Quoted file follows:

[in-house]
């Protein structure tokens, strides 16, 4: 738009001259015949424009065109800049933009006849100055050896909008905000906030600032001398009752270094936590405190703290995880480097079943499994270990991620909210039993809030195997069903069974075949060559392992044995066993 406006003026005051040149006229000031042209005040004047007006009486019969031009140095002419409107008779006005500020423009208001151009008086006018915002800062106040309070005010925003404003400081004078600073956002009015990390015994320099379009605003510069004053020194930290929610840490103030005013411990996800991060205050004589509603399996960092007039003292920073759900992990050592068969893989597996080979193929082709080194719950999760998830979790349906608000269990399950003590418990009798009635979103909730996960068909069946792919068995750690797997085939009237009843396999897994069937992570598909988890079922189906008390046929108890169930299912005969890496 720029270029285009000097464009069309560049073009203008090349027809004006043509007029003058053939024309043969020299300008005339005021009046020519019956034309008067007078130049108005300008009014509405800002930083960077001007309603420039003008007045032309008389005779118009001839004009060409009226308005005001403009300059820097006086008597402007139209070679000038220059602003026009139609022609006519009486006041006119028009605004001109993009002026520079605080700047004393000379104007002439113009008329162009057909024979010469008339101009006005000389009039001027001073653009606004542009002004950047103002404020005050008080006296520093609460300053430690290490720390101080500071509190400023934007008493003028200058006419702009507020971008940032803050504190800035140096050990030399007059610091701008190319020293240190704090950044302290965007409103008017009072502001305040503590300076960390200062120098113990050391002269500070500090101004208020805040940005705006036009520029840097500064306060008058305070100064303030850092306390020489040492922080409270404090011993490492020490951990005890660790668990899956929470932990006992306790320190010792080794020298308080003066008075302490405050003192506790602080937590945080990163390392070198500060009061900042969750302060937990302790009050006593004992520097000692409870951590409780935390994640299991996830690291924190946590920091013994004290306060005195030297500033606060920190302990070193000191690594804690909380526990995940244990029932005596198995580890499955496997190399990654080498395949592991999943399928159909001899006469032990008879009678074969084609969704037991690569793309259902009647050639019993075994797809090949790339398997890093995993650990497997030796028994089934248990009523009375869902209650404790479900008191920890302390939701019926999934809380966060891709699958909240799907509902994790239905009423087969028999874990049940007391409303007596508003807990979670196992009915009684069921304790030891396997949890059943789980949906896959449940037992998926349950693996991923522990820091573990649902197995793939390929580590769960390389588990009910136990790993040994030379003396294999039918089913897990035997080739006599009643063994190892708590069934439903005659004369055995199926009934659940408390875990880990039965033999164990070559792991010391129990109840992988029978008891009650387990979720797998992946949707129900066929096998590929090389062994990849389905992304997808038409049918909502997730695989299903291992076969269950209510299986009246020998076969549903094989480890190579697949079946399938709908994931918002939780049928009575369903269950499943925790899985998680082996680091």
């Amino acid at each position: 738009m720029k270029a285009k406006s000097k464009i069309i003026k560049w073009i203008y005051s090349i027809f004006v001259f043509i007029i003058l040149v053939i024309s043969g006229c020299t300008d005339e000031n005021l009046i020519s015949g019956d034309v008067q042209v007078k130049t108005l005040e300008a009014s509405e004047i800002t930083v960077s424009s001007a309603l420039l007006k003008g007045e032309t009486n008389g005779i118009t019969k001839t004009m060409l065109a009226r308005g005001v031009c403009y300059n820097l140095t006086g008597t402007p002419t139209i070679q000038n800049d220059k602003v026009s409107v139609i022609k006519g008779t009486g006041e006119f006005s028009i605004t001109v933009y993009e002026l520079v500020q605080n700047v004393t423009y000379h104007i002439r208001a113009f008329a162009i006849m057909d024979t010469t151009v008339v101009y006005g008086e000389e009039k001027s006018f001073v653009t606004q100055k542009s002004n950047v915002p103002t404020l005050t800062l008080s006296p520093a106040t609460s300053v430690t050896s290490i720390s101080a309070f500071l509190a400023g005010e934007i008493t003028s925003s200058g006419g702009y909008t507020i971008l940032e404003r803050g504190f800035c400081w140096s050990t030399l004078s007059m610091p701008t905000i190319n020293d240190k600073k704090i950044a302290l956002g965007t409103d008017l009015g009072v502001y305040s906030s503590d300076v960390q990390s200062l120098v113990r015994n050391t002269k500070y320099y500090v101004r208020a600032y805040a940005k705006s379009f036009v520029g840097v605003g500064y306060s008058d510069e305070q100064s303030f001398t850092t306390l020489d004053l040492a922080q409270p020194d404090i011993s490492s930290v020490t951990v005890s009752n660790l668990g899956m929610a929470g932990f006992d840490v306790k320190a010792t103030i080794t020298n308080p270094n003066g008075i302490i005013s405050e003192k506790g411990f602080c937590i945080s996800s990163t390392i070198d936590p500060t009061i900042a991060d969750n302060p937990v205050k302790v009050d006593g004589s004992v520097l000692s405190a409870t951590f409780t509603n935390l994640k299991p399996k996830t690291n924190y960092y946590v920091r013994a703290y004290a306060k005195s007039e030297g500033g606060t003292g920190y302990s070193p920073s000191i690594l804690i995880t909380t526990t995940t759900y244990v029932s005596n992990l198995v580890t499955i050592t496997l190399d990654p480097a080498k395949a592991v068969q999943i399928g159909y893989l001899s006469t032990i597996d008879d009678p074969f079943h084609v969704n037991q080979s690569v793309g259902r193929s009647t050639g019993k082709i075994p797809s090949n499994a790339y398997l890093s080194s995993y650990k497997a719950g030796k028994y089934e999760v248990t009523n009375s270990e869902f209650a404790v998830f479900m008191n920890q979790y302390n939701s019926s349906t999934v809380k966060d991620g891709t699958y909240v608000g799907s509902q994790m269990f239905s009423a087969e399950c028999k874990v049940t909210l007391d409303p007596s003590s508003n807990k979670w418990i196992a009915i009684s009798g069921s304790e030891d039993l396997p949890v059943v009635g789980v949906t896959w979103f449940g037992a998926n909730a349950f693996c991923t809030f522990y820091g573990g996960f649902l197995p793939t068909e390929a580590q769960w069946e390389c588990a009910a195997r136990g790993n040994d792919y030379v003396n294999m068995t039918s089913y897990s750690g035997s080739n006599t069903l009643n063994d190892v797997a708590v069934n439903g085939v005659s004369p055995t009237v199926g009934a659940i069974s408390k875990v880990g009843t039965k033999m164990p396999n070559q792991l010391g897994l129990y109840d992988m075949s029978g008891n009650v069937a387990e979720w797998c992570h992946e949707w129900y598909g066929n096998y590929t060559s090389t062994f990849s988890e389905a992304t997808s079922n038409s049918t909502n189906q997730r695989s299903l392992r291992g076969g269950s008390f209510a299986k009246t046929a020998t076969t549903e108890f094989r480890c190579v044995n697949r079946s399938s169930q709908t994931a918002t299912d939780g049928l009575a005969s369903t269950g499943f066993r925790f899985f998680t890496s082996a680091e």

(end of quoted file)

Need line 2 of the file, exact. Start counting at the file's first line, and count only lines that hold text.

């Protein structure tokens, strides 16, 4: 738009001259015949424009065109800049933009006849100055050896909008905000906030600032001398009752270094936590405190703290995880480097079943499994270990991620909210039993809030195997069903069974075949060559392992044995066993 406006003026005051040149006229000031042209005040004047007006009486019969031009140095002419409107008779006005500020423009208001151009008086006018915002800062106040309070005010925003404003400081004078600073956002009015990390015994320099379009605003510069004053020194930290929610840490103030005013411990996800991060205050004589509603399996960092007039003292920073759900992990050592068969893989597996080979193929082709080194719950999760998830979790349906608000269990399950003590418990009798009635979103909730996960068909069946792919068995750690797997085939009237009843396999897994069937992570598909988890079922189906008390046929108890169930299912005969890496 720029270029285009000097464009069309560049073009203008090349027809004006043509007029003058053939024309043969020299300008005339005021009046020519019956034309008067007078130049108005300008009014509405800002930083960077001007309603420039003008007045032309008389005779118009001839004009060409009226308005005001403009300059820097006086008597402007139209070679000038220059602003026009139609022609006519009486006041006119028009605004001109993009002026520079605080700047004393000379104007002439113009008329162009057909024979010469008339101009006005000389009039001027001073653009606004542009002004950047103002404020005050008080006296520093609460300053430690290490720390101080500071509190400023934007008493003028200058006419702009507020971008940032803050504190800035140096050990030399007059610091701008190319020293240190704090950044302290965007409103008017009072502001305040503590300076960390200062120098113990050391002269500070500090101004208020805040940005705006036009520029840097500064306060008058305070100064303030850092306390020489040492922080409270404090011993490492020490951990005890660790668990899956929470932990006992306790320190010792080794020298308080003066008075302490405050003192506790602080937590945080990163390392070198500060009061900042969750302060937990302790009050006593004992520097000692409870951590409780935390994640299991996830690291924190946590920091013994004290306060005195030297500033606060920190302990070193000191690594804690909380526990995940244990029932005596198995580890499955496997190399990654080498395949592991999943399928159909001899006469032990008879009678074969084609969704037991690569793309259902009647050639019993075994797809090949790339398997890093995993650990497997030796028994089934248990009523009375869902209650404790479900008191920890302390939701019926999934809380966060891709699958909240799907509902994790239905009423087969028999874990049940007391409303007596508003807990979670196992009915009684069921304790030891396997949890059943789980949906896959449940037992998926349950693996991923522990820091573990649902197995793939390929580590769960390389588990009910136990790993040994030379003396294999039918089913897990035997080739006599009643063994190892708590069934439903005659004369055995199926009934659940408390875990880990039965033999164990070559792991010391129990109840992988029978008891009650387990979720797998992946949707129900066929096998590929090389062994990849389905992304997808038409049918909502997730695989299903291992076969269950209510299986009246020998076969549903094989480890190579697949079946399938709908994931918002939780049928009575369903269950499943925790899985998680082996680091």